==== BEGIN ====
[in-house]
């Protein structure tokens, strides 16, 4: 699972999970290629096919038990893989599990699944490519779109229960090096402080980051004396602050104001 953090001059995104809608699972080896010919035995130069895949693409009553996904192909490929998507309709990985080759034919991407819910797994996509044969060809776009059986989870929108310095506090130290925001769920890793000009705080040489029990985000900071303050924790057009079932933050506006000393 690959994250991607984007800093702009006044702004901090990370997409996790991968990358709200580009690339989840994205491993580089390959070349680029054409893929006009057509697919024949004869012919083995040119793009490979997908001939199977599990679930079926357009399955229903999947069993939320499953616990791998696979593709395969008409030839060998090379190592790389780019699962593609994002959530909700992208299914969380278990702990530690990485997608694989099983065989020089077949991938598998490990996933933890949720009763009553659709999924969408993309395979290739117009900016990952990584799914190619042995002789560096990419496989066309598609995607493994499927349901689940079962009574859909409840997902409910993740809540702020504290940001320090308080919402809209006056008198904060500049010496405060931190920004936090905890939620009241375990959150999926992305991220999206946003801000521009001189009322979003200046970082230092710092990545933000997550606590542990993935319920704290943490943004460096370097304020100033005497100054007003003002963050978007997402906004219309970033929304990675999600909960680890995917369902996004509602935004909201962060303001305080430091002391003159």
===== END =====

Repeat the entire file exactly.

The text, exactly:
[in-house]
């Protein structure tokens, strides 16, 4: 699972999970290629096919038990893989599990699944490519779109229960090096402080980051004396602050104001 953090001059995104809608699972080896010919035995130069895949693409009553996904192909490929998507309709990985080759034919991407819910797994996509044969060809776009059986989870929108310095506090130290925001769920890793000009705080040489029990985000900071303050924790057009079932933050506006000393 690959994250991607984007800093702009006044702004901090990370997409996790991968990358709200580009690339989840994205491993580089390959070349680029054409893929006009057509697919024949004869012919083995040119793009490979997908001939199977599990679930079926357009399955229903999947069993939320499953616990791998696979593709395969008409030839060998090379190592790389780019699962593609994002959530909700992208299914969380278990702990530690990485997608694989099983065989020089077949991938598998490990996933933890949720009763009553659709999924969408993309395979290739117009900016990952990584799914190619042995002789560096990419496989066309598609995607493994499927349901689940079962009574859909409840997902409910993740809540702020504290940001320090308080919402809209006056008198904060500049010496405060931190920004936090905890939620009241375990959150999926992305991220999206946003801000521009001189009322979003200046970082230092710092990545933000997550606590542990993935319920704290943490943004460096370097304020100033005497100054007003003002963050978007997402906004219309970033929304990675999600909960680890995917369902996004509602935004909201962060303001305080430091002391003159």